If you're a fan of 30 Rock, you probably recognized the title of this post from Season Five, where Pete and Frank decide to resurrect Pete's music career (he had once played with Loverboy) by recording the song "It's Never Too Late For Now." For me, this phrase has been running through my head lately as I prepare to go back to school and dust off the memory banks to re-learn all the math I have forgotten.
If you're reading this blog because you're interested in an MBA program, it should be no surprise that business school requires a baseline of mathematical knowledge, or in b-school terms, quantitative or "quant" skills. In theory, I shouldn't be too intimidated by this. After all, I got a 4.0 in my college Calculus class, and I have been assured that my MBA program will not require anything more advanced than what I learned back then.
The harsh reality, however, is that when I took Calculus, the hot new Johnny Depp film wasn't Pirates of the Caribbean, or even Chocolat--it was What's Eating Gilbert Grape. Before you Google that, rest assured that it was quite a while ago.
Since then, I avoided math by going to law school (perhaps the only grad school program that doesn't require math) and then practicing law, where the only number crunching I did was preparing income tax returns. I did refresh my memory banks last fall while prepping for the GMAT, but just enough to get a respectable test score--not enough to succeed in the quant-heavy classes I'll start in a few weeks.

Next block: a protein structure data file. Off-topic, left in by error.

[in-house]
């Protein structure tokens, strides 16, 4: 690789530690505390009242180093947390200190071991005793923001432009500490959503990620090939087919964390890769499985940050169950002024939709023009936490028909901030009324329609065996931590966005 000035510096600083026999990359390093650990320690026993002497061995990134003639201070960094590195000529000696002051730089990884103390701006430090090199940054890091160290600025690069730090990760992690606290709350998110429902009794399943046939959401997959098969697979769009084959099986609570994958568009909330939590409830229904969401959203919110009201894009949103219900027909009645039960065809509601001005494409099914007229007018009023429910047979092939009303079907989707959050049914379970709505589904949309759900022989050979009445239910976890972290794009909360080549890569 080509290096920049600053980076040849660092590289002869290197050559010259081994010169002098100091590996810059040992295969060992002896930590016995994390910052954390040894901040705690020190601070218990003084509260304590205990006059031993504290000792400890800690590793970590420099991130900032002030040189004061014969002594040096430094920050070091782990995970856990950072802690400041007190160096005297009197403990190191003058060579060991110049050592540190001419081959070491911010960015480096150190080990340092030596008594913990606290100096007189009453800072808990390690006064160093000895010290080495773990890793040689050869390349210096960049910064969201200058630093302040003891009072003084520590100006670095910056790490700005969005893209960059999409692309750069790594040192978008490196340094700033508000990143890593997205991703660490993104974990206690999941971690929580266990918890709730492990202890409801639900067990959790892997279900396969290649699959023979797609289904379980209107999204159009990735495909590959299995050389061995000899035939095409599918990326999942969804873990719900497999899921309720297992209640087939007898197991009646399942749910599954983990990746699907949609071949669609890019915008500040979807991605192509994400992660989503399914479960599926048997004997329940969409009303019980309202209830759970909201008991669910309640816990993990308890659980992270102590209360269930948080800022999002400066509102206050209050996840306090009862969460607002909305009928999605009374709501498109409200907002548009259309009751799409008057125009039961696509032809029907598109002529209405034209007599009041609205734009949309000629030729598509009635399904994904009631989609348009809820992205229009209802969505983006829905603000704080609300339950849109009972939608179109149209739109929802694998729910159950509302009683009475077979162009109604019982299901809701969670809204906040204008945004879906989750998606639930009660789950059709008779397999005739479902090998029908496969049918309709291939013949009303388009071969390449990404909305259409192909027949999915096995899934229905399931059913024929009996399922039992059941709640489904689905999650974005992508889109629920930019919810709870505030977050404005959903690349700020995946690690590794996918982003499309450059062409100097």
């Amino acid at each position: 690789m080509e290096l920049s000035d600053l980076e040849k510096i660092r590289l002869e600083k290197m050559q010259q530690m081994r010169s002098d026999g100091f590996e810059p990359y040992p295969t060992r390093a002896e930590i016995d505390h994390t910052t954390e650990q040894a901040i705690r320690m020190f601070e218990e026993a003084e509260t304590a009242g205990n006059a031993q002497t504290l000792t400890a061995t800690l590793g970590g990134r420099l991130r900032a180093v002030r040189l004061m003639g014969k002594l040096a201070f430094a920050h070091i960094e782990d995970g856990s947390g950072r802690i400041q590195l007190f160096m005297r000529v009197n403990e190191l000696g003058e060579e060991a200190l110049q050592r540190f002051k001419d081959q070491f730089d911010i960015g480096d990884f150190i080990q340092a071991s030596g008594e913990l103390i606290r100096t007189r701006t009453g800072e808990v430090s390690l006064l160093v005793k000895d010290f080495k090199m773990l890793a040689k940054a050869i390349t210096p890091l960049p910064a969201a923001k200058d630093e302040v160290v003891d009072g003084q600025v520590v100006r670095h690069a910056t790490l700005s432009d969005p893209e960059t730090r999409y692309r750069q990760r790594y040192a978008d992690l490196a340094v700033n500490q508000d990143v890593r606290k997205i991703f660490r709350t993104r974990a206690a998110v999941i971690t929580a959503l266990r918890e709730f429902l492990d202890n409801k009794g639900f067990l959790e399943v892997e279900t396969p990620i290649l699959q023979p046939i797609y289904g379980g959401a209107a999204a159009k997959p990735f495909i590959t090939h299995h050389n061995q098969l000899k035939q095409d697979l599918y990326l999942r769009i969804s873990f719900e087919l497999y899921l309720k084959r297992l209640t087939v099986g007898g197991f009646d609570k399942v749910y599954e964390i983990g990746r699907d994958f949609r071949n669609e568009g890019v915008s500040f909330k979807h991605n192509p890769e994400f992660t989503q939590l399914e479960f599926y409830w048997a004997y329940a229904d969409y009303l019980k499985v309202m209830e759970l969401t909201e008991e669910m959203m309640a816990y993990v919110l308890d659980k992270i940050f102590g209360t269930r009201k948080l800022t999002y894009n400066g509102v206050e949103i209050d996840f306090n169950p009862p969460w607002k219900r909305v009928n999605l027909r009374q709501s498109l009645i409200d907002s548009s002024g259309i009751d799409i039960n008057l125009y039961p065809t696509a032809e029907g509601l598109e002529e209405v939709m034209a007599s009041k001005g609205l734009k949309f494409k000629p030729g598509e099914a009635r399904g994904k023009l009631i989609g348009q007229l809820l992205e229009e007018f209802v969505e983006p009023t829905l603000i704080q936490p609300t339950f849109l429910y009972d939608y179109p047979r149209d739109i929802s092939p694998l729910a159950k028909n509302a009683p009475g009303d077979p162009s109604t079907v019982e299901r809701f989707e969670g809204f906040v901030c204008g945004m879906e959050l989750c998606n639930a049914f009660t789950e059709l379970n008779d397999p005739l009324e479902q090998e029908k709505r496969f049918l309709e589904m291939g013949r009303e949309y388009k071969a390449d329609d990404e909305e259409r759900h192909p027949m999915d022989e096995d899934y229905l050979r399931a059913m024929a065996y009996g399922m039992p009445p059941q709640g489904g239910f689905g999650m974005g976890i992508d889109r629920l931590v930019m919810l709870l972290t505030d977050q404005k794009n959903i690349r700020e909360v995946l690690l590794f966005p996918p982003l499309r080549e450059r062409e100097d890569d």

So if you're a prospective MBA student who is similarly situated, the good news is that you CAN get into a top program on more than quantitative skills alone. The bad news is, you'll have to get up to speed eventually. Fortunately, UCLA Anderson provides several options. I'm currently enrolled in MBA Math as well as Anderson's online MBA Math Workshop. I also purchased GMAC's Essential Prep series, although I find the Khan Academy tutorials in the MBA Math Workshop to be more helpful. I'm also working through the Excel tutorials on Lynda.com (with free access provided by Anderson).
Basically, I have spent the last 3 weeks holed up at home re-learning math (and learning Excel for the first time). It's a challenge, but a manageable one. Plus, I'm in Los Angeles so when I take breaks, it's to do fun stuff like catch a comedy show at Upright Citizens Brigade Theater.
I went last night and saw performers from two other favorite NBC shows, The Office and Parks and Recreation. (No Amy Poehler, unfortunately, but Jean-Ralphio was a good consolation prize.) Even more exciting, I'm going back in a couple of weeks to see local celebrity/brother Albert Ching perform some improv comedy goodness.
For now, back to the books!
-Ann Ching, '14
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